Psalm 119: 11 NIV
“I have hidden your word in my heart that I might not sin against you.”
I saw several of my friends sharing a poignant parable of an Amish man being asked if he lives his life in a Christian way. The man barely skips a beat and tells the visitor “You’ll need to ask my neighbor.”
One of the easiest ways we find ourselves sinning against God is through the way we treat our friends, family, and neighbors.
Robert Frost had a poem published in 1914 called Mending Walls. It is a powerful poem in that it is a conversation between two neighbors – one who believes that fences are essential and the other who doesn’t believe that at all. Throughout the poem you read the line “Good fences make good neighbors.”
The two men are walking the fence and bantering and the neighbor who doesn’t enjoy the wall says:
“If I could put a notion in his head:
"Why do they make good neighbours? It isn't!
Where there are cows? But here there are no cows.
Before I built a wall I'd ask to know
What I was walling in or walling out,
And to whom I was like to give offense.”
In our lives we constantly put up fences with both those who are closest to us as well as strangers. Almost immediately we begin to see our differences rather than our similarities. I had a black friend in Philadelphia who told me once that he grew up in an all white high school in Connecticut and went to an all black school so that he no longer could be described as “that so and so’s black friend”. He wanted to hear himself described by his eyes, or walk, or anything other than that. As we engage the world we live in – too often we immediately see the differences rather than our similarities and often put up fences.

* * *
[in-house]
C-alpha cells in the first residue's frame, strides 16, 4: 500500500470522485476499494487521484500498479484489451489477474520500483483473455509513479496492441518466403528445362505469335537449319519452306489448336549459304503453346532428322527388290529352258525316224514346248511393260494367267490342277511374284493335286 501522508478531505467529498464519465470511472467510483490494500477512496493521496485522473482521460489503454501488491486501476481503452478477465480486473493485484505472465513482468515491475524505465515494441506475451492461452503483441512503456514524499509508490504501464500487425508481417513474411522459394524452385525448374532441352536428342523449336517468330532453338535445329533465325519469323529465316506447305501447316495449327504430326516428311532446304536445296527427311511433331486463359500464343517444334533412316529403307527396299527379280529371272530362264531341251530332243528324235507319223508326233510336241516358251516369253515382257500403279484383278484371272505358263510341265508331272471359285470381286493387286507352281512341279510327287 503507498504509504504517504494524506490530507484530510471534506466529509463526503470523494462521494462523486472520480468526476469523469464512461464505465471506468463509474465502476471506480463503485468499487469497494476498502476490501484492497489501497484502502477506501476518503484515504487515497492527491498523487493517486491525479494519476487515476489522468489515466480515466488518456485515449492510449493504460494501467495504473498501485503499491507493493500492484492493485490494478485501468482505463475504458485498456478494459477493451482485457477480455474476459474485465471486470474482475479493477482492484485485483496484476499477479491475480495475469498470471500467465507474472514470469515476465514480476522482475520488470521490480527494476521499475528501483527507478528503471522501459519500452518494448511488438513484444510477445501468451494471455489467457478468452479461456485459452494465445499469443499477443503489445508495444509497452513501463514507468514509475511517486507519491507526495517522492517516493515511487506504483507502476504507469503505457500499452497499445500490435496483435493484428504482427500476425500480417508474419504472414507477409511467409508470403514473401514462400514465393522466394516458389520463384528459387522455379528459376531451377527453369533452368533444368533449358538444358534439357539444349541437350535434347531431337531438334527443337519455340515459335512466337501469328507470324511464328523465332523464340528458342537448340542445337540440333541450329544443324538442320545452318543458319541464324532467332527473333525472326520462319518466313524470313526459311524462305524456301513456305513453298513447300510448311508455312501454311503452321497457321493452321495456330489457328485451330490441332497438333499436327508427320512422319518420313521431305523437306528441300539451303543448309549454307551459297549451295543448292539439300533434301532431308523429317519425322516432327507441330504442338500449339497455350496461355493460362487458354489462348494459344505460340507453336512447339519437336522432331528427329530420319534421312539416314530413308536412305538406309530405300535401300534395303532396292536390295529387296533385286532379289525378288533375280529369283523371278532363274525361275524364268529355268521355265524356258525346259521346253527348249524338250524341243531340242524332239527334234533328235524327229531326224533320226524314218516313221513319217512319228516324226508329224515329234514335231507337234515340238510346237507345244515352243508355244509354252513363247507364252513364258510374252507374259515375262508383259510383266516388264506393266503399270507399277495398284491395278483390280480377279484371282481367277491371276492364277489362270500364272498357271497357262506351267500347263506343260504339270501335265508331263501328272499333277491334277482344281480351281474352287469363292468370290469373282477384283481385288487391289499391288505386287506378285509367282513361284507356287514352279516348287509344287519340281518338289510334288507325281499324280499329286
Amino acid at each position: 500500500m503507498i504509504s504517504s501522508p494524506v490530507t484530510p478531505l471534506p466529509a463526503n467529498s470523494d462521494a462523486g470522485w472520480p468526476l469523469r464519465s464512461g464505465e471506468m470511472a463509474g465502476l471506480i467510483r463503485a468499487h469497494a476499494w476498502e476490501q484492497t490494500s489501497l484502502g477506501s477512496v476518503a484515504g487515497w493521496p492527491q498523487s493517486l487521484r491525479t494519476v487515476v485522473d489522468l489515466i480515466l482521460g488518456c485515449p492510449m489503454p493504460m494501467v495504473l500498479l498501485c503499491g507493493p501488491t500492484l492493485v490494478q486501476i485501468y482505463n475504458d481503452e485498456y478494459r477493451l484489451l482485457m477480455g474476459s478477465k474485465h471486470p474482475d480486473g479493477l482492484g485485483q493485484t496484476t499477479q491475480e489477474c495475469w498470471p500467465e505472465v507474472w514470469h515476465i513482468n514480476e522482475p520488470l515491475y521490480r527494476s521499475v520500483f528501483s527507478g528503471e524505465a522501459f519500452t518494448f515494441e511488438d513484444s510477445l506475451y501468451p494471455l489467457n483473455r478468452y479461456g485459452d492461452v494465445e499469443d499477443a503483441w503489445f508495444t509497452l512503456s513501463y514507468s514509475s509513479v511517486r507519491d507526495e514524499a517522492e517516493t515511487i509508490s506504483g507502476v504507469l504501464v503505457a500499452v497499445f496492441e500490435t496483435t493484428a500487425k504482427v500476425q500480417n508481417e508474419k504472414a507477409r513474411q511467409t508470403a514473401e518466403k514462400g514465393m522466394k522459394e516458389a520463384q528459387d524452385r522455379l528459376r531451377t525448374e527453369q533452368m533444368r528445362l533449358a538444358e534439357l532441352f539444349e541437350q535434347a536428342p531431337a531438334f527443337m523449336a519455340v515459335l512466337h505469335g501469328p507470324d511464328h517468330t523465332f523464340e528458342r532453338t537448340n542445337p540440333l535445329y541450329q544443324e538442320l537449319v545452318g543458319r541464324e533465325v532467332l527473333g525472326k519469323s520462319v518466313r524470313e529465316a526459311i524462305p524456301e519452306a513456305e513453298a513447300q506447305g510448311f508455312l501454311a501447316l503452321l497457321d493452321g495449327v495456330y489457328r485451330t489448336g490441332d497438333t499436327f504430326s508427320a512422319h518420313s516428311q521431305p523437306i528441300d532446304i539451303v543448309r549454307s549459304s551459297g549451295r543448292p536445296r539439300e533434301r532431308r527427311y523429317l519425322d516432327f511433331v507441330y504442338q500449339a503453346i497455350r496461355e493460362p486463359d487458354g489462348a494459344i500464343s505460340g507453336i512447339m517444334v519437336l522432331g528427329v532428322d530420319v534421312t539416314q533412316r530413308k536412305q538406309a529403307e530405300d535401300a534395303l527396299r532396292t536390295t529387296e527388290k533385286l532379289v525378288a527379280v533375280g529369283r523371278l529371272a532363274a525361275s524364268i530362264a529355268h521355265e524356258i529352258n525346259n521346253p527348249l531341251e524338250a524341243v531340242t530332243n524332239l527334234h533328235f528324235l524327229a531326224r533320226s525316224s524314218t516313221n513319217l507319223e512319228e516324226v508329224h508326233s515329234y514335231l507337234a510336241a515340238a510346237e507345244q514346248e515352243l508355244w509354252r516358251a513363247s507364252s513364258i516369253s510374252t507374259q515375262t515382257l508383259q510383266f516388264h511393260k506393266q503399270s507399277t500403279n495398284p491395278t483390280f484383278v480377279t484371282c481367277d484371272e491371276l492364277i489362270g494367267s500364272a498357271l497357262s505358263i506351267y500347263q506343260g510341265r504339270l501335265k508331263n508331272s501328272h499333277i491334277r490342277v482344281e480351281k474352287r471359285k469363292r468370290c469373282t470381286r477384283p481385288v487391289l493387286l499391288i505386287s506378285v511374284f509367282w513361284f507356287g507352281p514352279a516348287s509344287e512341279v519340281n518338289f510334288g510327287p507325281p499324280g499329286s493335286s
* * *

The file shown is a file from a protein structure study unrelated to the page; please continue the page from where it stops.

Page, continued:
Jenna and I were driving to Pueblo the other day on HWY 50 and between Manzanola and Fowler had a large black pick-up truck expressed road rage – came within inches of hitting our rear end for nearly a mile and when he finally had enough – he whipped by us and both he and his co-pilot rolled down the window yelling obscenities and finally stuck out their hands to tell us we were actually their number one. The sad part is I recognized the driver from La Junta but they didn’t recognize me.
The Amish man in the parable simply instructs, ask my neighbor.
Are we sinning against God in how we treat each other? Perhaps in the way we divide ourselves and through our overt and covert actions towards others?
Scripture says to hide God’s word in our hearts but we mustn’t wall it in. We must remain open to love, show mercy and grace, and share the Gospel with all we encounter – even when it is difficult.
Pray: Gracious God, help us remember your love for us and always be willing to share that love with others. May we constantly seek you for guidance and renewed patience. Move in our spirits new love and kindness and openness so we may be true conduits of grace. AMEN.
Read: 1 Kings 21
Act: Send a card to someone this week who you put up a fence. It can be a funny card, a blank card, even a sentimental card. The way we chip away at fences is we open up lines of communication.
Yourself: Make your absolute favorite dinner or go out to get it at a restaurant if you don’t like cooking and doing all those dishes. Treat yourself by enjoying each bite. Remember as you taste what you love so much about that dish – maybe it’s a memory or the symphony of flavors or the savory/sweetness of it.
May it be so,
Rev. Lou Ward
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601 San Juan Ave
La Junta, CO 81050
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